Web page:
Consider Arbitration

If the manufacturer fails to address a nonconformity that substantially impairs function within a reasonable number of attempts but will not provide a refund or replacement vehicle, you can seek arbitration. Two arbitration programs may be available to you.

If the manufacturer of the vehicle has an arbitration pilot program certified by the state of Florida, you must submit your dispute there first. Information on whether your vehicle’s manufacturer has a state-certified program can be found in your owner’s manual or manufacturer’s warranty. When an arbitration program is state-certified, that means it meets specific federal and state requirements, not that the state of Florida hosts the program.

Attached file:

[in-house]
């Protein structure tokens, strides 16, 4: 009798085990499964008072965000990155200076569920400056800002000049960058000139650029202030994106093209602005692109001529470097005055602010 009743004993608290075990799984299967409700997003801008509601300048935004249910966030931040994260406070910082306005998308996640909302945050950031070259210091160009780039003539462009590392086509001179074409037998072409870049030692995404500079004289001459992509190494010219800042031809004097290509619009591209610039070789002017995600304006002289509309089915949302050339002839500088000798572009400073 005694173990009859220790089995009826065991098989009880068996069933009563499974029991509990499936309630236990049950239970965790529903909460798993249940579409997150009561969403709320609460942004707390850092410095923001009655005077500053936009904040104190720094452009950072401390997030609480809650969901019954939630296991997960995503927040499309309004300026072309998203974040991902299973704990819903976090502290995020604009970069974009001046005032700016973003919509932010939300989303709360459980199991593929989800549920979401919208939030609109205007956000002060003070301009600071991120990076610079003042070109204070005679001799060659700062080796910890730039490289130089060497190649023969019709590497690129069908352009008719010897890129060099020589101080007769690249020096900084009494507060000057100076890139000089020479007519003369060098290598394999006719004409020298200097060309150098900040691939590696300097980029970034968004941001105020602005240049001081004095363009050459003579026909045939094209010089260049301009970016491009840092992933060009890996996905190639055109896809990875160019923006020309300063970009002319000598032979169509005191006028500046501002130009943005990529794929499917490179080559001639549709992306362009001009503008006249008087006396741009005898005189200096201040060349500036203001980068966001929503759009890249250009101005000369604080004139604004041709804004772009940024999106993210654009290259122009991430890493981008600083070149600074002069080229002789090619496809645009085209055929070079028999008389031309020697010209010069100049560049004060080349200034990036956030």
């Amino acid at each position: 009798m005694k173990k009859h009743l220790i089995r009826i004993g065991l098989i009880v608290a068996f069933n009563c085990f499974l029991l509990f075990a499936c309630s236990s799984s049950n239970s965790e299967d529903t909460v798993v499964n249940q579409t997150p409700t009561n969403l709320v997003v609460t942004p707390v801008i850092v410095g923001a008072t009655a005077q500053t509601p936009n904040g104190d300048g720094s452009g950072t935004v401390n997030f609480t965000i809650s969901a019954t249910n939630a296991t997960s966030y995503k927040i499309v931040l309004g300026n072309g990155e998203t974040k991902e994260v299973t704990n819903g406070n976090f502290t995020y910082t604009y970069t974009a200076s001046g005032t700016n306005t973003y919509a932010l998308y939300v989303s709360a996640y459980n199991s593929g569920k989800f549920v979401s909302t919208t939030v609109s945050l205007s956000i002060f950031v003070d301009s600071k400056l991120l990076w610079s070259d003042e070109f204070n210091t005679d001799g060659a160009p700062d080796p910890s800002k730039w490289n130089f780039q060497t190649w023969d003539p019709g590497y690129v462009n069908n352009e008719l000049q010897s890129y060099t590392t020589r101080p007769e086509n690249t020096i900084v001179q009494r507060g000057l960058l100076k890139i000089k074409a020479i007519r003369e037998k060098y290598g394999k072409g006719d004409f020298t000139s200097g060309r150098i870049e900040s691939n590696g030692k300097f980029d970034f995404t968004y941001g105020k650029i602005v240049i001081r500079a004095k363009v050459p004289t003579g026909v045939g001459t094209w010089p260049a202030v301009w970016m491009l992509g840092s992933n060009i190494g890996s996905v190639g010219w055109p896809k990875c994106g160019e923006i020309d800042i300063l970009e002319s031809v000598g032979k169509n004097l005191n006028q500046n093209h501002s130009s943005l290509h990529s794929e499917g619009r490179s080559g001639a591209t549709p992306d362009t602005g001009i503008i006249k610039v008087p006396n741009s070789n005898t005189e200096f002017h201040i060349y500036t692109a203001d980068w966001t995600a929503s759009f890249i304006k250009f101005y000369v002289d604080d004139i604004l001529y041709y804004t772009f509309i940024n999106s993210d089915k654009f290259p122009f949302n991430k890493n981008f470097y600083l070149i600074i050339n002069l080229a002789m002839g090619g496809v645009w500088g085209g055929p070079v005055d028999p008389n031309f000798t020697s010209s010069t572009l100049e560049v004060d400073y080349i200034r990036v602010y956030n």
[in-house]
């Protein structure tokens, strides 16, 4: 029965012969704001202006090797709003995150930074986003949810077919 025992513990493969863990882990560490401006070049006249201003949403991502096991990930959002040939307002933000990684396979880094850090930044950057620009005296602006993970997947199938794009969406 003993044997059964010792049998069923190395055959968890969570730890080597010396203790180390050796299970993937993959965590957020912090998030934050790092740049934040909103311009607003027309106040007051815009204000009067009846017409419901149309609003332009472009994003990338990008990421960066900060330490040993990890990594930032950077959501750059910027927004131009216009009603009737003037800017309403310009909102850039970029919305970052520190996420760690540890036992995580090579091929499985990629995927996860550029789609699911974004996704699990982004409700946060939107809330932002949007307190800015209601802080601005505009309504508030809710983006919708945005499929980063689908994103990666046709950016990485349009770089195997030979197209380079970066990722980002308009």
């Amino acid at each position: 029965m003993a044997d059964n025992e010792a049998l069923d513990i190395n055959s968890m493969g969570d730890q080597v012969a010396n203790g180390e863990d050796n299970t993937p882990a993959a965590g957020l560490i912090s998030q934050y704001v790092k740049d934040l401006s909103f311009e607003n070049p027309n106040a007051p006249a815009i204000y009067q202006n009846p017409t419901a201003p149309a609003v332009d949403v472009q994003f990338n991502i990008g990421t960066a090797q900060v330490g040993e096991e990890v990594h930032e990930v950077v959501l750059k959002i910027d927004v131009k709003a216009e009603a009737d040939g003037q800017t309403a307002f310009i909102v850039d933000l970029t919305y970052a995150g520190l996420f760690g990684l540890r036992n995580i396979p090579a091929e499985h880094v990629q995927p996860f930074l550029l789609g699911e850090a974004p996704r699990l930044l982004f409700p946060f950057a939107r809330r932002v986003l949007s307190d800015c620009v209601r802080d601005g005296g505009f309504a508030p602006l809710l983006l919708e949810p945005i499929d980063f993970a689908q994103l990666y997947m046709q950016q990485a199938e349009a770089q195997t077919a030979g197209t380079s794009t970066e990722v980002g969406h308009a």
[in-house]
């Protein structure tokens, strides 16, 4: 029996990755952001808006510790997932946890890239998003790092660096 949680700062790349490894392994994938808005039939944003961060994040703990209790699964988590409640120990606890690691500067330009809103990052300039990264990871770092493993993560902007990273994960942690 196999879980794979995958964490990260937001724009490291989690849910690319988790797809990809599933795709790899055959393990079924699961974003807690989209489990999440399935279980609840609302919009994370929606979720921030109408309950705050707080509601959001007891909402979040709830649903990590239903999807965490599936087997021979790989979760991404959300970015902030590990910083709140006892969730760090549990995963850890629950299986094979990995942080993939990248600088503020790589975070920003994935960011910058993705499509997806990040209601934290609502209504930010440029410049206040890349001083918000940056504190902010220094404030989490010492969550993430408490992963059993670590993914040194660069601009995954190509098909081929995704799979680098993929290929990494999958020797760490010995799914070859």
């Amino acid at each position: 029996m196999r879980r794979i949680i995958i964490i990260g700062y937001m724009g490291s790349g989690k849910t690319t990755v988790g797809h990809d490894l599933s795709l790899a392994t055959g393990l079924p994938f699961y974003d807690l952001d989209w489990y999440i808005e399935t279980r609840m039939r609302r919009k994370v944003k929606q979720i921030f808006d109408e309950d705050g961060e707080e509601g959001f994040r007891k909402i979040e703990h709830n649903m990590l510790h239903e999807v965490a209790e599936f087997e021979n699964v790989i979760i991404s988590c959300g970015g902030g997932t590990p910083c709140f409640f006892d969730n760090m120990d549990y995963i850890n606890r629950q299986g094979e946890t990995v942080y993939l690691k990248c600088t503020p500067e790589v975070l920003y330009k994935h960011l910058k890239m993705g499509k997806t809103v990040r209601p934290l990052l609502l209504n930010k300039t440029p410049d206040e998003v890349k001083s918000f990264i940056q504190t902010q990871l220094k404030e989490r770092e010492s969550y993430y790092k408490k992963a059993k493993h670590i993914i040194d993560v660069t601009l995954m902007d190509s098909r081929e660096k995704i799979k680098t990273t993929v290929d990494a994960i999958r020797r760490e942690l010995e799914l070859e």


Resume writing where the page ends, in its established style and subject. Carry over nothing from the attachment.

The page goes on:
If the manufacturer of your vehicle does not have a state-certified program or the state-certified program fails to make a determination within 40 days, the dispute must be submitted to the Florida New Motor Vehicle Arbitration Board. Also, should the dispute be decided in your favor, but you disagree with the manufacturer’s compliance therewith, you will need to escalate your case to ensure the manufacturer is held accountable for their responsibility to you.

Keeping track of your paperwork will make the process of arbitration much smoother. You’ll want to collect your sales receipt, receipts from each attempt at repairing the nonconformity, a copy of the notification letter you sent the manufacturer via registered or express mail, and any other documentation pertaining to the situation.